Stebbins, Marny-fixed.jpg

Marny Stebbins.

My 10-year-old daughter has developed a love of storytelling. Narration, to be specific.

During these long hours at home, this newly developed skill has become both a blessing and a challenge.

She narrates the events as she unloads the dishwasher (in dire monotony).

She narrates the dog eating breakfast (with animation!).

She narrates the sorting of the leftover Halloween candy (like an accountant).

They say a great narrator is key to audience engagement. I say, they have never listened to the step by step of a full-size crocheted blanket.

“Through the loop, hook the string, through the loop, around the loop, hook the string, make a loop, hook the string….”

There are a lot of stitches in a blanket. Thousands. I am afraid my ears are going to explode long before this gorgeous blanket ever drapes over any cold feet on our sofa.

A 10-year-old should be at school during the day chatting with friends about endangered snow tigers and glow in the dark fingernail polish. She should be singing the latest Taylor Swift duet in the hallways, mastering hand jives on the playground, and belly-laughing during scooter races in gym class. A ten-year-old should be around other kids who are learning how to French braid and roller blade, build with toothpicks and marshmallows, dance to TikToks and divide fractions. I am terrible at fractions. 2020 has made for a lonely year.

It seems, however ironic, that a house full of people is sometimes the loneliest of spaces.

The novelty of board games and homemade pastries wore off months ago and now that the summer sun has set, the world has once again collapsed in size.

We are in the same walls again, but this time, we seem to retreat to the corners. Boundaries seem to gain popularity in confined spaces.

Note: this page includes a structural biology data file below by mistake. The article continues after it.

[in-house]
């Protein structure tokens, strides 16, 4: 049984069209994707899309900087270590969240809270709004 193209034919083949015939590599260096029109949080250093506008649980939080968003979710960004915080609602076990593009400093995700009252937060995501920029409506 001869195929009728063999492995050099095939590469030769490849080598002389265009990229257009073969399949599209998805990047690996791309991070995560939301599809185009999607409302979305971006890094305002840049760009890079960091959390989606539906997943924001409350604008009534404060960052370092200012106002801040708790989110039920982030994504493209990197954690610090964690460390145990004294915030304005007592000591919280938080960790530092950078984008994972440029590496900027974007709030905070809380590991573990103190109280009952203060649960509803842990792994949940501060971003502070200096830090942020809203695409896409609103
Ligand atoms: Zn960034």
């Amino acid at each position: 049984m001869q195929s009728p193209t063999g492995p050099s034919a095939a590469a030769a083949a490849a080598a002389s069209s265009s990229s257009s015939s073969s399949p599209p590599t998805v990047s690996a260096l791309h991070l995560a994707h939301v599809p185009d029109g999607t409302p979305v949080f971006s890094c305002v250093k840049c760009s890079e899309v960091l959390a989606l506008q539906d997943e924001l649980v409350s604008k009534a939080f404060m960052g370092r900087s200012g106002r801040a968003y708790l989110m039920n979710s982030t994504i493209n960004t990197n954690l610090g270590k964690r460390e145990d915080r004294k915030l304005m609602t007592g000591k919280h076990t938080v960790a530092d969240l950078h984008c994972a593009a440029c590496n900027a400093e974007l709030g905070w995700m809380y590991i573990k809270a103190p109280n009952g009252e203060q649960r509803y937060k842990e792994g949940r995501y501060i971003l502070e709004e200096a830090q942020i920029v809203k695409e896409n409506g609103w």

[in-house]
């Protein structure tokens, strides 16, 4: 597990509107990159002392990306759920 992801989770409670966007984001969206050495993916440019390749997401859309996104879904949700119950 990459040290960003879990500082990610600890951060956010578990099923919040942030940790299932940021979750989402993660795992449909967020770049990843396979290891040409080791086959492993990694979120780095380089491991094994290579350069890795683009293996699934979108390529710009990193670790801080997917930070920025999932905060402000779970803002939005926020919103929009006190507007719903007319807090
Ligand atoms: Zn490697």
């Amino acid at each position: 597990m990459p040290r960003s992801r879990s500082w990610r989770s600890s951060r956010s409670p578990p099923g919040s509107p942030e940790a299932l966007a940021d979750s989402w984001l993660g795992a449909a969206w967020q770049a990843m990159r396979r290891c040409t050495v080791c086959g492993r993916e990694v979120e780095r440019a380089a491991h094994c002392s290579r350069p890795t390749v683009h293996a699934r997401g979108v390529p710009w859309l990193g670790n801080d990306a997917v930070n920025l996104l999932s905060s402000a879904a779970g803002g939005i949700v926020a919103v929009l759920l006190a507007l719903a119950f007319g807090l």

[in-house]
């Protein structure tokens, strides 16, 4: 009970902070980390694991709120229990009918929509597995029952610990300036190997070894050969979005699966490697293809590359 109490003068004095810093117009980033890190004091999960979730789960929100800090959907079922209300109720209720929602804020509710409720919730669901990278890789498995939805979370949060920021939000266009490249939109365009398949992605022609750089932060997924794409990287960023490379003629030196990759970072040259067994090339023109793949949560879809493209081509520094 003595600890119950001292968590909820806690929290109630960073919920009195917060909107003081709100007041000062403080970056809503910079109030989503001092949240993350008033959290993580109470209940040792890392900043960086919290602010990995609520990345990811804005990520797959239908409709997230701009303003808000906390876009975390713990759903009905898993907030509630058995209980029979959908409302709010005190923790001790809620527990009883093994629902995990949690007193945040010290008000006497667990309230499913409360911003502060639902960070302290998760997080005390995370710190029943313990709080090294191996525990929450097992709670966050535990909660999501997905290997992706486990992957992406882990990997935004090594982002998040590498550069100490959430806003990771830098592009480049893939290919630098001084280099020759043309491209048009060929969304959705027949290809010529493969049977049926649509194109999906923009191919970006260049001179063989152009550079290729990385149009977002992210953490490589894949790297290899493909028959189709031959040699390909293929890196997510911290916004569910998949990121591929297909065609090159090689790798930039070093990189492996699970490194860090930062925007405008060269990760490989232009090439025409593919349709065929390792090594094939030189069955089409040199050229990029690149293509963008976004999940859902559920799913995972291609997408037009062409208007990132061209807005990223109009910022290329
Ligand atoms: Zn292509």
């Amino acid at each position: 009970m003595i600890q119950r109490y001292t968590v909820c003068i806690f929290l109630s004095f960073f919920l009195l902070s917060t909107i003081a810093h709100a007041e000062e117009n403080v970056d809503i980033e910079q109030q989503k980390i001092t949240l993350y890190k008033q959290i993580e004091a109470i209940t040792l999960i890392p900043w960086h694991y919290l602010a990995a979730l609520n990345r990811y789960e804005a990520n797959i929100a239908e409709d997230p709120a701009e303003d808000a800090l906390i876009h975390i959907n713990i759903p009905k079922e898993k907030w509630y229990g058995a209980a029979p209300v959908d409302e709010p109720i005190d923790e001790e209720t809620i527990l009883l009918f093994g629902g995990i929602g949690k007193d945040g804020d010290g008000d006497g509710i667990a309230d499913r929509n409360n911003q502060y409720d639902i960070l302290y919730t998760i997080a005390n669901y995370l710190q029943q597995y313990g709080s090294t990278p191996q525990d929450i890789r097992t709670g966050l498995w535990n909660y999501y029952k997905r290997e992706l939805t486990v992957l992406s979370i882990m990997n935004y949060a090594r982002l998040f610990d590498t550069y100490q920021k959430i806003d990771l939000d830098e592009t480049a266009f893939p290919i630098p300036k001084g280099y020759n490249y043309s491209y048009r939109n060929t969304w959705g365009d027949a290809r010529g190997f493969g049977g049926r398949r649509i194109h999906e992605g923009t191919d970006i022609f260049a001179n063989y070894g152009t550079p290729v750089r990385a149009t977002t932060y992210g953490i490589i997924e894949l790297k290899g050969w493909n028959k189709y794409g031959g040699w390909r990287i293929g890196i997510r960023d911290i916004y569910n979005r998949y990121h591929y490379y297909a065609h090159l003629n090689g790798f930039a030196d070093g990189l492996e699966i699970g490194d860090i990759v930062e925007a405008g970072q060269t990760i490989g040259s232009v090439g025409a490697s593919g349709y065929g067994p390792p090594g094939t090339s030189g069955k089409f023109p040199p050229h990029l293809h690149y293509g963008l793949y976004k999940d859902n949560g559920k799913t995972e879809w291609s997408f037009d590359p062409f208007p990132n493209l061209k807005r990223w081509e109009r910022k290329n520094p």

Her older siblings have the luxury of digital connection, connecting to wide circles of friends through social media platforms. Its not the same as face to face connection, but it is still reciprocal. There is still an opportunity for consistent communication with peers.

But our 10-year-old doesn’t have access to this world yet. With purpose, we have kept her world small. Too small, she would argue.

“I need a date” she said as she turned the corner on her blanket and started the next row.

I wondered exactly how many Hallmark movies she watched this week?

Next thing I know she is going to request a log cabin holiday with a discontented accountant who has a knack for making chocolate croissants shaped like hearts.

Or, worse, an actual boy.

I’m about to go into the whole “don’t grow up to quickly, respect your body” diatribe when I hear her say, “With you”.

So quietly, her words woven in between the loops of yarn, with a whisper.

All she, or any of us want, is for someone to hear the whisper of what we really need: connection.

When the kids were very small, I would buckle all four of their cherub faces into their car seats and drive North to Taylors Falls.

I called it the $10 nap, but really, it was priceless.

Now, we take the same drive, but one kiddo (and a coffee) at a time. As those familiar miles pass by the window, we do nothing but talk and sing. We spot cows. We watch sunsets. We (I) attempt pretty terrible harmonies. She talks. I listen. And we are both reminded that the larger world still exists out there beyond the screen.

Our $10 nap has transformed into a $10 date. She still narrates, but I love every word.

“First, we got a coffee, but mine didn’t have coffee in it. Mom dropped her credit card out the window and had to back up and get out of the car to pick it up and pay through the drive-thru standing up. Then, we drove by the river and saw three Bald Eagles and baby deer. Then mom almost hit a cow. Then we talked and laughed because mom tried to sing ‘Exile’, but she doesn’t know the words….”

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